Sex and Parenthood

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Sex and Parenthood

Being a parent offers the best of us enormous challenges as it is, not the least of which is keeping a once-active sex life alive. For any new parents – whether it's your first child or your fourth – a few obstacles are almost certain to arise.

Exhaustion: Between the baby's off-kilter sleeping schedule, feedings, changing, and more, the very thought of making love can seem like some far-fetched luxury! The good news is that babies do sleep. Try to be flexible enough to take advantage of the time you have to yourselves. Even sharing a cuddle during your baby's down time will increase intimacy between the two of you.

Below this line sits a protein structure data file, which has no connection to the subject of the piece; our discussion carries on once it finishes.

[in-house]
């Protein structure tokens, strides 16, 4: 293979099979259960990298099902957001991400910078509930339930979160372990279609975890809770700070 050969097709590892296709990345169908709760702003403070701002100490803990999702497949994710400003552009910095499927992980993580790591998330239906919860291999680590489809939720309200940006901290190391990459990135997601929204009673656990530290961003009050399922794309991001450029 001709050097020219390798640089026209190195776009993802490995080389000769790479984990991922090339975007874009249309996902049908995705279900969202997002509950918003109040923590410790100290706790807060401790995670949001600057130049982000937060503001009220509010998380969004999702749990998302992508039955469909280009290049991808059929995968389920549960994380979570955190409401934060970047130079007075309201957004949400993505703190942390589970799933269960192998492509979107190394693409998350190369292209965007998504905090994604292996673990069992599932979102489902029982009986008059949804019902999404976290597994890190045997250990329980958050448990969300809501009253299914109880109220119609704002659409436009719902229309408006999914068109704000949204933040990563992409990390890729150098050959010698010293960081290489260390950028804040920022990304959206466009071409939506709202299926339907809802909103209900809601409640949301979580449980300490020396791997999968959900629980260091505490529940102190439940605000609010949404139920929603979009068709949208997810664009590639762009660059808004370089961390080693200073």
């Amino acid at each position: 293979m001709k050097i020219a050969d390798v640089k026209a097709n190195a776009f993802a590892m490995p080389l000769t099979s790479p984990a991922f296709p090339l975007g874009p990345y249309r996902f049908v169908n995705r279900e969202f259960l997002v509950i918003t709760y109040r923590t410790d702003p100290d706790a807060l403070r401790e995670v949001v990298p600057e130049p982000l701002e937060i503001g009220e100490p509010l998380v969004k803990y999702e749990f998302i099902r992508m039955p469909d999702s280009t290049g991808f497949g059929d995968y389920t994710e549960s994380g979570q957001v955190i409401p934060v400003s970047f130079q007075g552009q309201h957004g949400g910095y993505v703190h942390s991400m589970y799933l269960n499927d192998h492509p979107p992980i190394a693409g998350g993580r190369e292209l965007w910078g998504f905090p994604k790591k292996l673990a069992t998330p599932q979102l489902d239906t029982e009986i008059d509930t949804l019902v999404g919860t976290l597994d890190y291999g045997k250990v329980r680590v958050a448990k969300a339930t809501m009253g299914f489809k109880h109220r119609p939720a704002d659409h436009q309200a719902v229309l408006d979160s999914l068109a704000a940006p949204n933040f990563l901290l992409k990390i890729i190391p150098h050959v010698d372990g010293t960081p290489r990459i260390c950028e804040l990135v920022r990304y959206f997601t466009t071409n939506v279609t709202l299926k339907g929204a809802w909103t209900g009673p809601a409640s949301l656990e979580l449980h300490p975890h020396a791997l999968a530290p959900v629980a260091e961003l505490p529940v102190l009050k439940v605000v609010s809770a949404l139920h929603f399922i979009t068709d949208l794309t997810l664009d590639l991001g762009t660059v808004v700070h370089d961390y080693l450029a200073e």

Physical Changes: Vaginal dryness is perhaps one of the most common experiences among new mothers. Breast-feeding can increase due to the decreased amount of fluid in your body. Try using a lubricant. Today many are even made with a woman's physiology in mind.

Physical Pain: In general, most women are able to have sex without discomfort after about six weeks. Don't be discouraged if it takes longer; every body adjusts at its own pace. There are many ways to make love without penetration, such as intimate touching and sexplay (like mutual masturbation).

Overall, remember that there is no “right” time to become sexually active again after having a baby. What counts more than anything else is the love and affection you and your partner show each other. By being loving with each other, you're also developing a healthy child who will grow up to find joyfulness in love.



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